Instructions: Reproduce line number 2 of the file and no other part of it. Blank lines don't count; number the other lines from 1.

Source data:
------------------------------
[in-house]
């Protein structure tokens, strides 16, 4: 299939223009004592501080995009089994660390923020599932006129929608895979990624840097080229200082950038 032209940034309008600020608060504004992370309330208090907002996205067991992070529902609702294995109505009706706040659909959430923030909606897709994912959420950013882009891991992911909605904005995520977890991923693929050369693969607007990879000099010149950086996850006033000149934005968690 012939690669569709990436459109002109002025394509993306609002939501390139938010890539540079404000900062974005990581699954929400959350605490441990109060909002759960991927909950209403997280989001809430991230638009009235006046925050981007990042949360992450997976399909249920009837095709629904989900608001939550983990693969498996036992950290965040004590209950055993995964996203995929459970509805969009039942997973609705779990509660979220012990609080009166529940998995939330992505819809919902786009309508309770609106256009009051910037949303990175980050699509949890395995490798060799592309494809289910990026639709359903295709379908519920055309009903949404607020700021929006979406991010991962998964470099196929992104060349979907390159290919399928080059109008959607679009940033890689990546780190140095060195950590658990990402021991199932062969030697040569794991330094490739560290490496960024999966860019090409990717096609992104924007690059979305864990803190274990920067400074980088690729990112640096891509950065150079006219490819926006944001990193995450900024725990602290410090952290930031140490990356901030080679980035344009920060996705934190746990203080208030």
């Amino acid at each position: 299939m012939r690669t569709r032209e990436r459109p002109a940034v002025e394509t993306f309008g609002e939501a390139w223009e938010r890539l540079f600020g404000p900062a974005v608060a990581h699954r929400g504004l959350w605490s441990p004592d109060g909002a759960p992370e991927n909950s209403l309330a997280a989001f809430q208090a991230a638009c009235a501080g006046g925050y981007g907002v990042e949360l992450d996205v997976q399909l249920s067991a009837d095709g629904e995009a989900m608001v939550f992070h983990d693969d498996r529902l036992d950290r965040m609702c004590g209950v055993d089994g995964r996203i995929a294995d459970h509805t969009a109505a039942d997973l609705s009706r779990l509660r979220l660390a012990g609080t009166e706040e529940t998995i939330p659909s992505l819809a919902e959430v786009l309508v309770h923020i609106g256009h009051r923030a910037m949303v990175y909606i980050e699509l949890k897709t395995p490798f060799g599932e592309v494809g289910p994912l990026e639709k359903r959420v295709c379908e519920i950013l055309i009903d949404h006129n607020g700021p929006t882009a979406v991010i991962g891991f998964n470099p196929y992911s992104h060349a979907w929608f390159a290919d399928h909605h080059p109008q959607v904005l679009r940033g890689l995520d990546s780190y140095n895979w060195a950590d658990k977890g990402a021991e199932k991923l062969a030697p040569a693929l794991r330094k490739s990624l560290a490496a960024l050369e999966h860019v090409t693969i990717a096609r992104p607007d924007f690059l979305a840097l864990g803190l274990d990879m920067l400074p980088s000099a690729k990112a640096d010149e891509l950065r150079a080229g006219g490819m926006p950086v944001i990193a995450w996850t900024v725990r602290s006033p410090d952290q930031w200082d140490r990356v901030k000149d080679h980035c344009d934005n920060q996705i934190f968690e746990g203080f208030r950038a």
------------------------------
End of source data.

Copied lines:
């Protein structure tokens, strides 16, 4: 299939223009004592501080995009089994660390923020599932006129929608895979990624840097080229200082950038 032209940034309008600020608060504004992370309330208090907002996205067991992070529902609702294995109505009706706040659909959430923030909606897709994912959420950013882009891991992911909605904005995520977890991923693929050369693969607007990879000099010149950086996850006033000149934005968690 012939690669569709990436459109002109002025394509993306609002939501390139938010890539540079404000900062974005990581699954929400959350605490441990109060909002759960991927909950209403997280989001809430991230638009009235006046925050981007990042949360992450997976399909249920009837095709629904989900608001939550983990693969498996036992950290965040004590209950055993995964996203995929459970509805969009039942997973609705779990509660979220012990609080009166529940998995939330992505819809919902786009309508309770609106256009009051910037949303990175980050699509949890395995490798060799592309494809289910990026639709359903295709379908519920055309009903949404607020700021929006979406991010991962998964470099196929992104060349979907390159290919399928080059109008959607679009940033890689990546780190140095060195950590658990990402021991199932062969030697040569794991330094490739560290490496960024999966860019090409990717096609992104924007690059979305864990803190274990920067400074980088690729990112640096891509950065150079006219490819926006944001990193995450900024725990602290410090952290930031140490990356901030080679980035344009920060996705934190746990203080208030």